MillerCoors goes social to retain female workers
Brewing company's goal is to make employees in the field feel more connected
Computerworld - When brewing company MillerCoors realized it was struggling to retain female salespeople, the company turned to social tools to turn this trend around.
Executives at the country's second-largest brewing company, known for producing brands like Miller Genuine Draft, Coors and Molson Canadian, wanted to make far-flung female sales reps feel less isolated and more a part of a cohesive team. But how could they do that when their workers are spread across the country -- often on the road -- and working odd hours?
That's when Chicago-based MillerCoors, a $7.5 billion company with about 8,500 employees, turned to Triple Creek, a Denver-based company that makes enterprise mentoring and social learning software.
"I wouldn't say it's the equivalent [of working physically near other people] but it gets the job done," said Samantha Morris, an associate industrial organization psychologist with MillerCoors. "I think the women are having an opportunity to connect with other people in the business who have similar work roles, similar concerns, maybe similar aspirations. It gives them an opportunity to connect with each other more than they had. They get a personal connection."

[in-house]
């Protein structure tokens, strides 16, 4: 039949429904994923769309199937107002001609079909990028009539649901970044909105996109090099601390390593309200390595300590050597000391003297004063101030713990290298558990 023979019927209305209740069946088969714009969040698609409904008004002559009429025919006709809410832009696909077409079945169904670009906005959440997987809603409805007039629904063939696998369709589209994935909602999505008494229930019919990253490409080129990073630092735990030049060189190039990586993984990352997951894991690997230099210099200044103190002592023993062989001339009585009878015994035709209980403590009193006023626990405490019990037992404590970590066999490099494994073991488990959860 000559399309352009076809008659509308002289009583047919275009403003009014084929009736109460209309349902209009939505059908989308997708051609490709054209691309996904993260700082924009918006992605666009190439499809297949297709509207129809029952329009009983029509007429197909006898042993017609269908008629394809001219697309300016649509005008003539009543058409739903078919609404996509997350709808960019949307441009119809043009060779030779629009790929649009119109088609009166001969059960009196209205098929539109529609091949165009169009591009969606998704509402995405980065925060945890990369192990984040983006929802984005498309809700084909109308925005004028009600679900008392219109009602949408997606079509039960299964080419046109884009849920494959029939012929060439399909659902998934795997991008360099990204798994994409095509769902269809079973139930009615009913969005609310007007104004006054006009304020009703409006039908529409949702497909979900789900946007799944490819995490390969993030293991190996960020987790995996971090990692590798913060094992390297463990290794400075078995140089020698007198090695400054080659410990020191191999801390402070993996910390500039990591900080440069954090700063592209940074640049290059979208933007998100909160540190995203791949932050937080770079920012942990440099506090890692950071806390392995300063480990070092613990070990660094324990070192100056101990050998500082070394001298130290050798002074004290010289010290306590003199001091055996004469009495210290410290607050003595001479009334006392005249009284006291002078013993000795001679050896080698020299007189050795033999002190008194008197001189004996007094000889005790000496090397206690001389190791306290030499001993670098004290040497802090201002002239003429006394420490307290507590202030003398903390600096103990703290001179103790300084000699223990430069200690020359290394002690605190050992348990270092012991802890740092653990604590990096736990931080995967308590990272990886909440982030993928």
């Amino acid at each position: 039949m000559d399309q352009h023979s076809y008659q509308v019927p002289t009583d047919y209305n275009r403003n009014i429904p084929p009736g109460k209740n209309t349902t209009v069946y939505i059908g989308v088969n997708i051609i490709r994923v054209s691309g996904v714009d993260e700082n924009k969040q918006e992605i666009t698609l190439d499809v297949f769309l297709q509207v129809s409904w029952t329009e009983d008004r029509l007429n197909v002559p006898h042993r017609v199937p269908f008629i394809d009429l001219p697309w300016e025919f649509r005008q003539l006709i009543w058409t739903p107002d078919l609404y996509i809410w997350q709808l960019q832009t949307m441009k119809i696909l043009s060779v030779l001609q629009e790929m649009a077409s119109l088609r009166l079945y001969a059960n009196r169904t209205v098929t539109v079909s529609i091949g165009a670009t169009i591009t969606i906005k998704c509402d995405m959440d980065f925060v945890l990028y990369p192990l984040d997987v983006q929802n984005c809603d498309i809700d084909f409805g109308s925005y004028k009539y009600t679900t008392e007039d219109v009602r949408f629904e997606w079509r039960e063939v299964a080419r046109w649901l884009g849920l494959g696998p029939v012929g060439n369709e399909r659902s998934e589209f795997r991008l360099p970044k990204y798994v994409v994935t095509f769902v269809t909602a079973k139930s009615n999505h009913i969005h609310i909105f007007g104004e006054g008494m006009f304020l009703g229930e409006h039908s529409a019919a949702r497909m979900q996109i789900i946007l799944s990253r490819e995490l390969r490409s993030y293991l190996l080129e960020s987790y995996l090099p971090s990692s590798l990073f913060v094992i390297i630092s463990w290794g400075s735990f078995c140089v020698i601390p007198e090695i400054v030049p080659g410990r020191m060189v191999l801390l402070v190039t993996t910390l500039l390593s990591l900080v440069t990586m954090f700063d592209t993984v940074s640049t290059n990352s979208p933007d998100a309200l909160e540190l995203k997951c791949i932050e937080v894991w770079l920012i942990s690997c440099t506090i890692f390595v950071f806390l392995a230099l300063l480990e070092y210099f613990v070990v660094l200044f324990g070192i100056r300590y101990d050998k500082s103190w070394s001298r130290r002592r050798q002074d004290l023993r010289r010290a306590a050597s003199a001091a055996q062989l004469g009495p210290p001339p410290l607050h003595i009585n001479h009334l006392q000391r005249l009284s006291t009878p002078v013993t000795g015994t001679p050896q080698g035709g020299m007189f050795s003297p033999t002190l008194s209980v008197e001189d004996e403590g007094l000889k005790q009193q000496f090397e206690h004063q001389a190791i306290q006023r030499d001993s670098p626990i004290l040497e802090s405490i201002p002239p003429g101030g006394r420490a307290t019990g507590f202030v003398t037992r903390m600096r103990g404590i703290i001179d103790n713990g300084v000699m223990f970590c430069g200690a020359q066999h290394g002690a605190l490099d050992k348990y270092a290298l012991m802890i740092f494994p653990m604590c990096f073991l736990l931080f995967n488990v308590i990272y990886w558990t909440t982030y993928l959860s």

Morris explained that last summer a regional sales executive noticed that the company was losing women in sales positions at a much faster rate than it was losing their male counterparts. Working alone was an issue for some, while others, mothers in particular, were having trouble with the hours, which require them to make sales calls at bars at night or on weekends. It was a problem the company wanted to quickly curb.
She noted that MillerCoors is also trying to attract more women companywide, so sales was a good place to start.
"One thing is we realize that demographically we're at a disadvantage," Morris said. "We have 24% women overall. For most of the best companies -- the top 100 companies -- the average is about 48% women. We want the different thinking styles and abilities that women can bring to the table. We want to make sure our company is representative of the best and of the marketplace."
MillerCoors decided to provide mentors to some of its saleswomen, connecting them through Triple Creek's Open Mentoring software. The software is designed to let mentors and workers connect one-on-one or in groups. The software also enables people to share documents and post comments. As part of the program application process, it also matches workers with mentors who have experience with issues the workers are dealing with.
Jim Ebert, a leadership development manager at MillerCoors, noted that the company had already used Triple Creek for one-on-one mentoring and decided to expand its use to include efforts to mentor groups of saleswomen.
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